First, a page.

Who are we?

“O God, you made us in your own image and redeemed us through Jesus your Son: Look with compassion on the whole human family; take away the arrogance and hatred which infect our hearts; break down the walls that separate us; unite us in bonds of love; and work through our struggle and confusion to accomplish your purposes on earth; that, in your good time, all nations and races may serve you in harmony around your heavenly throne; through Jesus Christ our Lord.  Amen. “ 
BCP pg. 815 

It is a beautiful, calm and peaceful day here in Sanbornville.  The sky is clear and the breeze is warm.  For today the humidity is gone and a gentle October breeze has taken its place.  Earlier this afternoon, I stood in the middle of our labyrinth.  My gaze faced the direction of the stone cross that looks over our property.  Gratitude was the overwhelming feeling that came over me.  Gratitude for this day, for the life I am able to enjoy this day, and for the ground on which I stood.   

As I was aware of the peace and gratitude, I was also forced to remember those that struggle in body, mind or spirit.  Those that struggle to feel as though they are loved, as though they belong, as though they have value.   We are a meaning making people. How or why does it matter that there are those in our midst that suffer?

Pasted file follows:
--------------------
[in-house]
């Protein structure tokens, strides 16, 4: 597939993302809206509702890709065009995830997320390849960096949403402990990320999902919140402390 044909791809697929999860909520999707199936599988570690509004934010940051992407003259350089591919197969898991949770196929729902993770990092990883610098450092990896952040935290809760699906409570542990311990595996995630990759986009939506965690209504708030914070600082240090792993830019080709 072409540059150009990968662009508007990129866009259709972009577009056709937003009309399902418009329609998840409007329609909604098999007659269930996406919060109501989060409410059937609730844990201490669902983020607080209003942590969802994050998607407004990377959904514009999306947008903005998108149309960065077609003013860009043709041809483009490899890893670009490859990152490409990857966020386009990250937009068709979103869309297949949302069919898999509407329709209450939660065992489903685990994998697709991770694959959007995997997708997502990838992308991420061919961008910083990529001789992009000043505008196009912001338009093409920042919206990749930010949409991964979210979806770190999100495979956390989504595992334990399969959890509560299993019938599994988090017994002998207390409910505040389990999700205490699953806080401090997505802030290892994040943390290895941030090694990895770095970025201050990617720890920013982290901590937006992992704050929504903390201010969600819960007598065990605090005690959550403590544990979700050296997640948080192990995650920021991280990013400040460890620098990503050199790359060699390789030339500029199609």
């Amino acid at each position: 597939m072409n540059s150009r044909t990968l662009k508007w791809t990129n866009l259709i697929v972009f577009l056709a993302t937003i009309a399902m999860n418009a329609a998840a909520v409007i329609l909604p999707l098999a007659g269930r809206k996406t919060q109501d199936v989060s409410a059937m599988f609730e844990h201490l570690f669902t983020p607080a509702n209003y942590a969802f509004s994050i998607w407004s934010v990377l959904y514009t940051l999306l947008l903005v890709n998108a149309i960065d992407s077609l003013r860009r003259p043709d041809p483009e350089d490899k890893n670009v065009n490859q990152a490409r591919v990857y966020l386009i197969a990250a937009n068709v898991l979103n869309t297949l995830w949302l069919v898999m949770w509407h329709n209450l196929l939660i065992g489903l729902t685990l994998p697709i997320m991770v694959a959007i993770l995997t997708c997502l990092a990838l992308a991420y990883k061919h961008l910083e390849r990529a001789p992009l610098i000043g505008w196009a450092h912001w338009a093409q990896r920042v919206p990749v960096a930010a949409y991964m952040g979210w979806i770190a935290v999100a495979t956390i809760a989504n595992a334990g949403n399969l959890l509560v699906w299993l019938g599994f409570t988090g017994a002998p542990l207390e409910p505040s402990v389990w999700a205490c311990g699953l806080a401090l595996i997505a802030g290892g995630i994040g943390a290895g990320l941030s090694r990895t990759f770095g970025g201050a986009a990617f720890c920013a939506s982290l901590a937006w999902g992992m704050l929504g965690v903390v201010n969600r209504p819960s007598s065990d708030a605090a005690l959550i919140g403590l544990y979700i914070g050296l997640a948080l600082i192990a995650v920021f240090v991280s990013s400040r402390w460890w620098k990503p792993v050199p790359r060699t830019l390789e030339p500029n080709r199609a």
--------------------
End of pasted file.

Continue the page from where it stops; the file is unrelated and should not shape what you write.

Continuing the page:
It matters to me because I believe that as a child of God, I am part of something far larger than myself.  As a child of God I am connected to “the other”.  As a child of God, I am called into relationship to the world around me.  The theology here is sound and good, but the implementation of this is far more difficult.  How we live, love and care for each other is much more of a challenge than most of us care to admit.